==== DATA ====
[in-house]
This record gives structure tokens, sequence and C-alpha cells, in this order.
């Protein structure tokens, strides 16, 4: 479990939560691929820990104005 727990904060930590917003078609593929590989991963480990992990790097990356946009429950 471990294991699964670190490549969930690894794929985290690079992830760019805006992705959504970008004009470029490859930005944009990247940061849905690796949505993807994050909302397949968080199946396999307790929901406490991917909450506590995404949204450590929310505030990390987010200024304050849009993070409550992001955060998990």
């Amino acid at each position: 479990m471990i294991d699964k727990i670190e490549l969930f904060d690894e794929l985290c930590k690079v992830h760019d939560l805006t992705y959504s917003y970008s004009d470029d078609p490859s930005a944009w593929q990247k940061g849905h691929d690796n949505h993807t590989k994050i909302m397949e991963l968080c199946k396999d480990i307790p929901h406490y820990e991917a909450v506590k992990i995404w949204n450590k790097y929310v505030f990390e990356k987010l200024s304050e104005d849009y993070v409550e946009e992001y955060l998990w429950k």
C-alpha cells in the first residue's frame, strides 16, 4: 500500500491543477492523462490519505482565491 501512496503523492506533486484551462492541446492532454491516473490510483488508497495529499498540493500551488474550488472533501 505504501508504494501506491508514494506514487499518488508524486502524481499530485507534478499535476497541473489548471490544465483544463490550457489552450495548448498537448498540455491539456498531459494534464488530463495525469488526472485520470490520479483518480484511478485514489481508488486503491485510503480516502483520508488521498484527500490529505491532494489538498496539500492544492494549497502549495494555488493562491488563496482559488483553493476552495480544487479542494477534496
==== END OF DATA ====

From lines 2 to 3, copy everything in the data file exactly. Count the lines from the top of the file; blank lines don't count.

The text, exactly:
This record gives structure tokens, sequence and C-alpha cells, in this order.
């Protein structure tokens, strides 16, 4: 479990939560691929820990104005 727990904060930590917003078609593929590989991963480990992990790097990356946009429950 471990294991699964670190490549969930690894794929985290690079992830760019805006992705959504970008004009470029490859930005944009990247940061849905690796949505993807994050909302397949968080199946396999307790929901406490991917909450506590995404949204450590929310505030990390987010200024304050849009993070409550992001955060998990």